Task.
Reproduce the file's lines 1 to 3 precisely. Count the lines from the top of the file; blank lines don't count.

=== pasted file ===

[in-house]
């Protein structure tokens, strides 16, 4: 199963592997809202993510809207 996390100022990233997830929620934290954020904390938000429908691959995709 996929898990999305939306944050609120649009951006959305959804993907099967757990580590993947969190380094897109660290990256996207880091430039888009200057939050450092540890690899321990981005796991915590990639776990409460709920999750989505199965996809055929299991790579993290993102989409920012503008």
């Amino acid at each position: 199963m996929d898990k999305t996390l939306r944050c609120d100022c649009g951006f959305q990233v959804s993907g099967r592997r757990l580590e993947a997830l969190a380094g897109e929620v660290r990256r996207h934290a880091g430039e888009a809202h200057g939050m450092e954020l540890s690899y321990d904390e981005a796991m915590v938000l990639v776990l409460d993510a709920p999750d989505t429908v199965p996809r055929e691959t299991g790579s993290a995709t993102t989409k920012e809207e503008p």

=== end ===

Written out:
[in-house]
């Protein structure tokens, strides 16, 4: 199963592997809202993510809207 996390100022990233997830929620934290954020904390938000429908691959995709 996929898990999305939306944050609120649009951006959305959804993907099967757990580590993947969190380094897109660290990256996207880091430039888009200057939050450092540890690899321990981005796991915590990639776990409460709920999750989505199965996809055929299991790579993290993102989409920012503008």
């Amino acid at each position: 199963m996929d898990k999305t996390l939306r944050c609120d100022c649009g951006f959305q990233v959804s993907g099967r592997r757990l580590e993947a997830l969190a380094g897109e929620v660290r990256r996207h934290a880091g430039e888009a809202h200057g939050m450092e954020l540890s690899y321990d904390e981005a796991m915590v938000l990639v776990l409460d993510a709920p999750d989505t429908v199965p996809r055929e691959t299991g790579s993290a995709t993102t989409k920012e809207e503008p």